Legal Insights / Civil Litigation / You’ve received Foreclosure Documents: now what?

You’ve received Foreclosure Documents: now what?

Feb 20 2024

Receiving foreclosure documents can be a distressing experience, but it’s crucial to understand your rights and options to navigate the process effectively. Here’s a breakdown of what you might have received, the steps you can take, and how we can help:

Understanding the Documents:

  1. Demand Letter from the Lender: This typically serves as a formal notice of default on your mortgage. It outlines the amount owed and provides a deadline for payment to avoid further action.
  2. Package from the Land Title Office: This includes a court Petition filed by the lender, initiating foreclosure proceedings, and a Certificate of Pending Litigation indicating that legal action has been taken against the property.
  3. Formal Service of Filed Court Documents: You may receive formally filed court documents, such as a Petition and Affidavit, indicating that legal action has commenced, you are being served with official court filings, and your timeline to file a Response to Petition has started.

Next Steps and Options:

  1. Responding to the Documents: It’s essential to review the documents carefully and respond appropriately within the specified timeframe. This could involve disputing the claims made by the lender or negotiating terms for repayment or forbearance. We can assist you in understanding how to respond at different stages, and often we can buy valuable time for you and assist you in figuring out a plan to move forward.
  2. Listing Property for Sale or Negotiating Refinance: You may explore options to sell the property or negotiate refinancing with a different lender to pay off the existing mortgage and avoid the foreclosure. Where this is the plan, it can be valuable to advise the foreclosing lender of this and seek additional time to finalize your plan before having to respond to court documents or attend court hearings.
  3. Disputing the Foreclosure: If you believe the foreclosure is unjustified, you can dispute it on various grounds, such as questioning the validity of the mortgage or asserting that you haven’t defaulted on the terms.
  4. Allowing Foreclosure Proceedings: While this may seem like the least desirable option, it’s crucial to consider the implications and potential consequences of allowing the foreclosure process to proceed. In certain circumstances, the best option can be to let the lender proceed to a Court Ordered Sale of the property. In some circumstances, when there is equity left over after all registered charges are paid out, that money is paid into court and you can recover it.

Stages of Foreclosure Proceedings:

  1. Filing a Response: Upon receiving foreclosure documents, you’ll need to file a Response to the Petition, either contesting the foreclosure or presenting your proposed resolution. There are important timelines within which you need to respond, so be sure to seek our assistance earlier rather than later so we have time to advise you and prepare the appropriate response on your behalf.
  2. Court Hearing and Order Nisi: After the timeline to file a Response to the Petition expires, the lender will typically attend court and seek an Order Nisi. This order sets out a period within which you must “redeem” the mortgage. You redeem the mortgage by paying the lender what they are owed, typically by either selling the property on your own, or refinancing with a new lender. The typical redemption period is 6 months, but the court has discretion to increase or decrease it. It is important to retain a lawyer to assist you in responding to the court proceedings so you can ensure that you get at least 6 months to redeem the property.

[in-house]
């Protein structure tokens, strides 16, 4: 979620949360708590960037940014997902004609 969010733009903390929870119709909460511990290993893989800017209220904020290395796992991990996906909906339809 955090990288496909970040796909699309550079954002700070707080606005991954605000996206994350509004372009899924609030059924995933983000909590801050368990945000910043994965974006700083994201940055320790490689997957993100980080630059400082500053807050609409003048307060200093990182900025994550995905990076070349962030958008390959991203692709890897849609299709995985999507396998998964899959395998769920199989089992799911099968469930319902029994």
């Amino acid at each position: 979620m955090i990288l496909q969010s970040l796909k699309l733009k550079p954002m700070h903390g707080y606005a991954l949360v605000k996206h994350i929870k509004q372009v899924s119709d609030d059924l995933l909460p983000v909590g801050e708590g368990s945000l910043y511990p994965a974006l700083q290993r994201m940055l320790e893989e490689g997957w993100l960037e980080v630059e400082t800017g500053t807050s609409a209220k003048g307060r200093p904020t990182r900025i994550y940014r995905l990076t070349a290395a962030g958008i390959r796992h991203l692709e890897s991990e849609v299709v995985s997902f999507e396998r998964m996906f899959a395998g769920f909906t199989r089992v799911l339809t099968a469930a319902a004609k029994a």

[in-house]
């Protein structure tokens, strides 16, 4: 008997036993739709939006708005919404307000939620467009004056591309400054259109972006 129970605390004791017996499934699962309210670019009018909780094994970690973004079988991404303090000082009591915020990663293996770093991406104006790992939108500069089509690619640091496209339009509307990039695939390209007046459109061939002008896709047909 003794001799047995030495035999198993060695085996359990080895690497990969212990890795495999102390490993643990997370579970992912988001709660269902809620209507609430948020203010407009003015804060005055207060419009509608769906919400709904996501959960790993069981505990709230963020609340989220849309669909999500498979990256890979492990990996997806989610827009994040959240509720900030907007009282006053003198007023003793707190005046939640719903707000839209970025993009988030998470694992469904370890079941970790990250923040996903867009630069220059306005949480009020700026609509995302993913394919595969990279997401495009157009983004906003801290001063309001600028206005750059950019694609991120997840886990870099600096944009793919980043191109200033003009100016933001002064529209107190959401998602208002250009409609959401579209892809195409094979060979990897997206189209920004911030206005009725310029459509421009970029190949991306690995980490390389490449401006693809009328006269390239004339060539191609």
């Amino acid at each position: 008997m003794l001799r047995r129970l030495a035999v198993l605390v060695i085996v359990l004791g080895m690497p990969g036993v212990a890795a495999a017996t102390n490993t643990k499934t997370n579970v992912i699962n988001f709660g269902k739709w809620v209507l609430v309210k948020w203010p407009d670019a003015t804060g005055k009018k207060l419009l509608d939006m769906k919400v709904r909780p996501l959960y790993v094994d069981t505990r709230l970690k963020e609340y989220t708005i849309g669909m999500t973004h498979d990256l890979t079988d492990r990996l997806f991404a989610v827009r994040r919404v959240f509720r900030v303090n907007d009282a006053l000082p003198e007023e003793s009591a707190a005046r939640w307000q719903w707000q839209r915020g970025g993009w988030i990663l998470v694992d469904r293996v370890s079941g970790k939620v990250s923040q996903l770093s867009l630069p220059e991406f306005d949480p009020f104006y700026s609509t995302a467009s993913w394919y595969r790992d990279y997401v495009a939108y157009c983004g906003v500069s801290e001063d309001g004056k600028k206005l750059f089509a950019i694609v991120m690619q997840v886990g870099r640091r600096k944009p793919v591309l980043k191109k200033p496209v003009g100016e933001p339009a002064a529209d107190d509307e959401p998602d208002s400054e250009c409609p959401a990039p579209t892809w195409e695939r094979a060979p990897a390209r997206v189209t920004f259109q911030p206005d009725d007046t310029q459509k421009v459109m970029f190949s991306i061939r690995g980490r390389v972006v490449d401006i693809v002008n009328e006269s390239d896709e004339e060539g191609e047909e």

3. Court-Ordered Sale or Order Absolute: At the end of the redemption period, if the debt remains unpaid, the lender may proceed with a court-ordered sale of the property. Alternatively, they may apply for an Order Absolute, transferring the property into their name and extinguishing your interest. It is important to understand that the lender will list the property on an “As Is, Where Is” basis. This means the property will be listed for less than what you would get on a regular sale. Often, it is worth it for you to list the property and sell it yourself during the redemption period to avoid this.

How We Can Help:

Navigating foreclosure proceedings can be complex and overwhelming, but you don’t have to face it alone. Our team can provide guidance, assistance, and representation throughout the process. We offer expert advice on your rights and options, help communicate with the lender, negotiate terms, dispute the foreclosure, file court documents, and represent your interests in court hearings to protect your financial well-being.

We understand that in the midst of a foreclosure, money is often tight! We offer flexible options to help balance out the costs of retaining a lawyer. This include “unbundled services” where we provide you with information and advice, while allowing you to take on the tasks you are comfortable with to save costs.

To book a consultation, please reach out to our foreclosure team at or 604.853.0774.

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